![Call Stack During Call to Second Nested Function]({{ site.github.url }}/fig/python-call-stack-05.svg)
![Call Stack During Call to Second Nested Function](../fig/python-call-stack-05.svg)
Once again,
Python throws away that stack frame when `kelvin_to_celsius` is done
and creates the variable `result` in the stack frame for `fahr_to_celsius`:
![Call Stack After Second Nested Function Returns]({{ site.github.url }}/fig/python-call-stack-06.svg)
![Call Stack After Second Nested Function Returns](../fig/python-call-stack-06.svg)
Finally,
when `fahr_to_celsius` is done,
......@@ -80,7 +80,7 @@ Python throws away *its* stack frame
and puts its result in a new variable called `final`
that lives in the stack frame we started with:
![Call Stack After All Functions Have Finished]({{ site.github.url }}/fig/python-call-stack-07.svg)
![Call Stack After All Functions Have Finished](../fig/python-call-stack-07.svg)
This final stack frame is always there;
it holds the variables we defined outside the functions in our code.
......@@ -200,7 +200,7 @@ grid.show()
~~~
{: .python}
![]({{ site.github.url }}/fig/grid-01.png)
![](../fig/grid-01.png)
Just like a NumPy array,
an `ImageGrid` has some properties that hold information about it:
......@@ -228,7 +228,7 @@ RGB is an [additive color model](reference.html#additive-color-model):
every shade is some combination of red, green, and blue intensities.
We can think of these three values as being the axes in a cube:
![RGB Color Cube]({{ site.github.url }}/fig/color-cube.png)
![RGB Color Cube](../fig/color-cube.png)
An RGB color is an example of a multi-part value:
like a Cartesian coordinate,
......@@ -310,7 +310,7 @@ row.show()
~~~
{: .python}
![]({{ site.github.url }}/fig/grid-02.png)
![](../fig/grid-02.png)
Simple color values like `(0,255,0)` are easy enough to decipher with a bit of practice,
but what color is `(214,90,127)`?
......@@ -323,7 +323,7 @@ show_color(214, 90, 127)
~~~
{: .python}
![]({{ site.github.url }}/fig/ipythonblocks_show_color_example.png)
![](../fig/ipythonblocks_show_color_example.png)
It also provides a table of standard colors:
......@@ -340,7 +340,7 @@ c.show()
~~~
{: .python}
![]({{ site.github.url }}/fig/grid-03.png)
![](../fig/grid-03.png)
> ## Making a Colorbar
>
......
<p><img alt="Variables as Sticky Notes" src="{{ site.github.url }}/fig/python-sticky-note-variables-01.svg" /></p>
<p><img alt="Variables as Sticky Notes" src="../fig/python-sticky-note-variables-01.svg" /></p>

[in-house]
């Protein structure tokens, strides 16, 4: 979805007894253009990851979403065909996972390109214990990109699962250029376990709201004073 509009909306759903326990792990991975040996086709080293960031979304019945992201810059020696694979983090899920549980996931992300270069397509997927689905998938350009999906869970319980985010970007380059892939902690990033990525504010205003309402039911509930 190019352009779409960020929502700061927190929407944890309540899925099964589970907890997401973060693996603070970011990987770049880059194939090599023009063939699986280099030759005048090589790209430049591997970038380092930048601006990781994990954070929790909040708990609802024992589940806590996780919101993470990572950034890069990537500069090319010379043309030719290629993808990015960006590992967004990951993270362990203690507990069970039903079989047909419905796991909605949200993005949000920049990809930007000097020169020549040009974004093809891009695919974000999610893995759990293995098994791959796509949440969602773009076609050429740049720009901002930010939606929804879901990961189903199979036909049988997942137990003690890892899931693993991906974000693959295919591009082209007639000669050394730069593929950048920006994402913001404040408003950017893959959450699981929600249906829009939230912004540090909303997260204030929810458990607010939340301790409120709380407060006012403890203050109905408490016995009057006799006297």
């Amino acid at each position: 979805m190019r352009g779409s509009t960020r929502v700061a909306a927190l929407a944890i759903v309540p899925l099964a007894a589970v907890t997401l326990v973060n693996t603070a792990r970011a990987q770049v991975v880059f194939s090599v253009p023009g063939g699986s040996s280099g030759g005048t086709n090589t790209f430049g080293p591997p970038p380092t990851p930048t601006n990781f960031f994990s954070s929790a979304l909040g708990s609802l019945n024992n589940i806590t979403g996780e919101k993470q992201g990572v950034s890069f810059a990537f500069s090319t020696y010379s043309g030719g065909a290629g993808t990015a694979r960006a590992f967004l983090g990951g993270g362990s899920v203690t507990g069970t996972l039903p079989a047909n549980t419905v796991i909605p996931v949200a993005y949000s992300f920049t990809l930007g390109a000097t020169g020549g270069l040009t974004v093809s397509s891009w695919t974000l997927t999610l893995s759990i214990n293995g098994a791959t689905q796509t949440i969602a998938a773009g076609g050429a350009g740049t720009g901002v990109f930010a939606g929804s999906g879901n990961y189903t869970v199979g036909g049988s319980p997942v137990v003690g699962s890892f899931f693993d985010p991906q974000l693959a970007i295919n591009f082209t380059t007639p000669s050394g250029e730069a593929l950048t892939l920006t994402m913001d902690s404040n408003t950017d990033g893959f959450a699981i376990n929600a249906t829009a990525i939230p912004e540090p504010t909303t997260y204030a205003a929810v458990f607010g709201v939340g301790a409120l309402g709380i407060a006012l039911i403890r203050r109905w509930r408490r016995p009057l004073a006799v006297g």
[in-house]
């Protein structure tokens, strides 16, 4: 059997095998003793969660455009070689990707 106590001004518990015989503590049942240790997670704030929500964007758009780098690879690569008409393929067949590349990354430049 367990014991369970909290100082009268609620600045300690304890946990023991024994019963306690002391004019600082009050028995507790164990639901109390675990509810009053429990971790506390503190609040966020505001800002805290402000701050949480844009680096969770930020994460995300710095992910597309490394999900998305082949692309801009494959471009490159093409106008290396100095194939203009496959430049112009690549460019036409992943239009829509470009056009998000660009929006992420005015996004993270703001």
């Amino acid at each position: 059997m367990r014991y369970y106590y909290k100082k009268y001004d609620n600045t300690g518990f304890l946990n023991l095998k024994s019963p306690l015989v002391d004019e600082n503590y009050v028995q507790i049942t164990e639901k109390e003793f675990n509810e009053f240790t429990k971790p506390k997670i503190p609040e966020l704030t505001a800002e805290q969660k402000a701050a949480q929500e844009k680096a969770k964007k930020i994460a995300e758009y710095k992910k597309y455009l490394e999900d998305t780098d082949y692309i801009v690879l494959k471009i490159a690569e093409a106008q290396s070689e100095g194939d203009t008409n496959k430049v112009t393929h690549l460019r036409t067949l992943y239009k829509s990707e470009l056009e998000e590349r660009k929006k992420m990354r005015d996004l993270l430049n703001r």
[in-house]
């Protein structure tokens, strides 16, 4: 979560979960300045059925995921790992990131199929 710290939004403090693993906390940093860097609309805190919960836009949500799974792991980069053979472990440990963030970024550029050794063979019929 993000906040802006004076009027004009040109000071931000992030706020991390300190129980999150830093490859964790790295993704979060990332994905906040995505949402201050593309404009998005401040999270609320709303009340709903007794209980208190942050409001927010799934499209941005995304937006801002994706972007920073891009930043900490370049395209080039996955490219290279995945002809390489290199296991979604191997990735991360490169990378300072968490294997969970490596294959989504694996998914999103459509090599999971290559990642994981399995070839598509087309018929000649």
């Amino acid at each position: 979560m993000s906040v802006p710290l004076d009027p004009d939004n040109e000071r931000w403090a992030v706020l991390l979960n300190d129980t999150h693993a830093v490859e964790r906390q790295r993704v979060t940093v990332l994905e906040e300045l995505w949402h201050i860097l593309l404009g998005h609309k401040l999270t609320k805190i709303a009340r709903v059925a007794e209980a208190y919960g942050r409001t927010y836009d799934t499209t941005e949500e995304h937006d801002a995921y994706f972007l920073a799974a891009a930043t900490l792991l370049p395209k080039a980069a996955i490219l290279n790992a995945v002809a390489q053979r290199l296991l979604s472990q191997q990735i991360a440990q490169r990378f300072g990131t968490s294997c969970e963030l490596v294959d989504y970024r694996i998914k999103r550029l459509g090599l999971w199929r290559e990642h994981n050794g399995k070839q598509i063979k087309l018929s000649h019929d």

<hr/>
<p><img alt="Creating Another Variable" src="{{ site.github.url }}/fig/python-sticky-note-variables-02.svg" /></p>
<p><img alt="Creating Another Variable" src="../fig/python-sticky-note-variables-02.svg" /></p>
<hr/>
<p><img alt="Updating a Variable" src="{{ site.github.url }}/fig/python-sticky-note-variables-03.svg" /></p>
<p><img alt="Updating a Variable" src="../fig/python-sticky-note-variables-03.svg" /></p>
<hr/>
<p><img alt="Operations Across Axes" src="{{ site.github.url }}/fig/python-operations-across-axes.png" /></p>
<p><img alt="Operations Across Axes" src="../fig/python-operations-across-axes.png" /></p>
<hr/>
<p><img alt="Heatmap of the Data" src="{{ site.github.url }}/fig/01-numpy_71_0.png" /></p>
<p><img alt="Heatmap of the Data" src="../fig/01-numpy_71_0.png" /></p>
<hr/>
<p><img alt="Average Inflammation Over Time" src="{{ site.github.url }}/fig/01-numpy_73_0.png" /></p>
<p><img alt="Average Inflammation Over Time" src="../fig/01-numpy_73_0.png" /></p>
<hr/>
<p><img alt="Maximum Value Along The First Axis" src="{{ site.github.url }}/fig/01-numpy_75_1.png" /></p>
<p><img alt="Maximum Value Along The First Axis" src="../fig/01-numpy_75_1.png" /></p>
<hr/>
<p><img alt="Minimum Value Along The First Axis" src="{{ site.github.url }}/fig/01-numpy_75_3.png" /></p>
<p><img alt="Minimum Value Along The First Axis" src="../fig/01-numpy_75_3.png" /></p>
<hr/>
<p><img alt="The Previous Plots as Subplots" src="{{ site.github.url }}/fig/01-numpy_80_0.png" /></p>
<p><img alt="The Previous Plots as Subplots" src="../fig/01-numpy_80_0.png" /></p>
<hr/>